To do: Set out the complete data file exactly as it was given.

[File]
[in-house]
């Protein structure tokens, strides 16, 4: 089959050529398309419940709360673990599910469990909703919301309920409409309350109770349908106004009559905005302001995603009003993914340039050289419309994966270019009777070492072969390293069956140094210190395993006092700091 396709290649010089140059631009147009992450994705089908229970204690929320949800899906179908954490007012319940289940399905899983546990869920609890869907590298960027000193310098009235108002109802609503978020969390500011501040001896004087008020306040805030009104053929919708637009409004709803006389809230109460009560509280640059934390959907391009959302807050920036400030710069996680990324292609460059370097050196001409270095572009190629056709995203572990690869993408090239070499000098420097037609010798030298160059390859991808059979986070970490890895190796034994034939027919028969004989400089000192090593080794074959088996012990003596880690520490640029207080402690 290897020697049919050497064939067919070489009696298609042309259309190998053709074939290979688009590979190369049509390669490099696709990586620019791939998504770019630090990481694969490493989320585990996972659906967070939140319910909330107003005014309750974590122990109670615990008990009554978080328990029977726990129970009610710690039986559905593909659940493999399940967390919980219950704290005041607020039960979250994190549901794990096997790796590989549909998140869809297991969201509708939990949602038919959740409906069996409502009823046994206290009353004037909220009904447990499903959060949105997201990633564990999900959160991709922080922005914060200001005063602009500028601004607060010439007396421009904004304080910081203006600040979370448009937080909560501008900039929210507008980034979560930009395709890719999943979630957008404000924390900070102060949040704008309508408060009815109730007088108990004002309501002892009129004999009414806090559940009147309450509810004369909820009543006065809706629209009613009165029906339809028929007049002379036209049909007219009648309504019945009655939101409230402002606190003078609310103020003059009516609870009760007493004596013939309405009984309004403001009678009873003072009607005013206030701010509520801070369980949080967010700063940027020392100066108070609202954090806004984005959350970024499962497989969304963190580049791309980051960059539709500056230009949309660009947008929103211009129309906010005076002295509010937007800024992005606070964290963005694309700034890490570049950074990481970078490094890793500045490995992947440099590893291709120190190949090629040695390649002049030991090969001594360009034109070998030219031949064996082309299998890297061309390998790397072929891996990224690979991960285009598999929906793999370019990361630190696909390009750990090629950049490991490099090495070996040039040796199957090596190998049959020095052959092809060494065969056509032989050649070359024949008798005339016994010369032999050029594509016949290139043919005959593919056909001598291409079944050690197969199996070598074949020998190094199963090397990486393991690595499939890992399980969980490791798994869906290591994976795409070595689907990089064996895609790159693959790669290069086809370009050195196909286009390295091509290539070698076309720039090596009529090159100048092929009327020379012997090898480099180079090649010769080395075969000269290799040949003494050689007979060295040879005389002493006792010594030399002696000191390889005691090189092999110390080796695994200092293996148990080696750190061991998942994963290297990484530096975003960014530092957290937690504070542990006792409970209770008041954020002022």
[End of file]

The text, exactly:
[in-house]
């Protein structure tokens, strides 16, 4: 089959050529398309419940709360673990599910469990909703919301309920409409309350109770349908106004009559905005302001995603009003993914340039050289419309994966270019009777070492072969390293069956140094210190395993006092700091 396709290649010089140059631009147009992450994705089908229970204690929320949800899906179908954490007012319940289940399905899983546990869920609890869907590298960027000193310098009235108002109802609503978020969390500011501040001896004087008020306040805030009104053929919708637009409004709803006389809230109460009560509280640059934390959907391009959302807050920036400030710069996680990324292609460059370097050196001409270095572009190629056709995203572990690869993408090239070499000098420097037609010798030298160059390859991808059979986070970490890895190796034994034939027919028969004989400089000192090593080794074959088996012990003596880690520490640029207080402690 290897020697049919050497064939067919070489009696298609042309259309190998053709074939290979688009590979190369049509390669490099696709990586620019791939998504770019630090990481694969490493989320585990996972659906967070939140319910909330107003005014309750974590122990109670615990008990009554978080328990029977726990129970009610710690039986559905593909659940493999399940967390919980219950704290005041607020039960979250994190549901794990096997790796590989549909998140869809297991969201509708939990949602038919959740409906069996409502009823046994206290009353004037909220009904447990499903959060949105997201990633564990999900959160991709922080922005914060200001005063602009500028601004607060010439007396421009904004304080910081203006600040979370448009937080909560501008900039929210507008980034979560930009395709890719999943979630957008404000924390900070102060949040704008309508408060009815109730007088108990004002309501002892009129004999009414806090559940009147309450509810004369909820009543006065809706629209009613009165029906339809028929007049002379036209049909007219009648309504019945009655939101409230402002606190003078609310103020003059009516609870009760007493004596013939309405009984309004403001009678009873003072009607005013206030701010509520801070369980949080967010700063940027020392100066108070609202954090806004984005959350970024499962497989969304963190580049791309980051960059539709500056230009949309660009947008929103211009129309906010005076002295509010937007800024992005606070964290963005694309700034890490570049950074990481970078490094890793500045490995992947440099590893291709120190190949090629040695390649002049030991090969001594360009034109070998030219031949064996082309299998890297061309390998790397072929891996990224690979991960285009598999929906793999370019990361630190696909390009750990090629950049490991490099090495070996040039040796199957090596190998049959020095052959092809060494065969056509032989050649070359024949008798005339016994010369032999050029594509016949290139043919005959593919056909001598291409079944050690197969199996070598074949020998190094199963090397990486393991690595499939890992399980969980490791798994869906290591994976795409070595689907990089064996895609790159693959790669290069086809370009050195196909286009390295091509290539070698076309720039090596009529090159100048092929009327020379012997090898480099180079090649010769080395075969000269290799040949003494050689007979060295040879005389002493006792010594030399002696000191390889005691090189092999110390080796695994200092293996148990080696750190061991998942994963290297990484530096975003960014530092957290937690504070542990006792409970209770008041954020002022």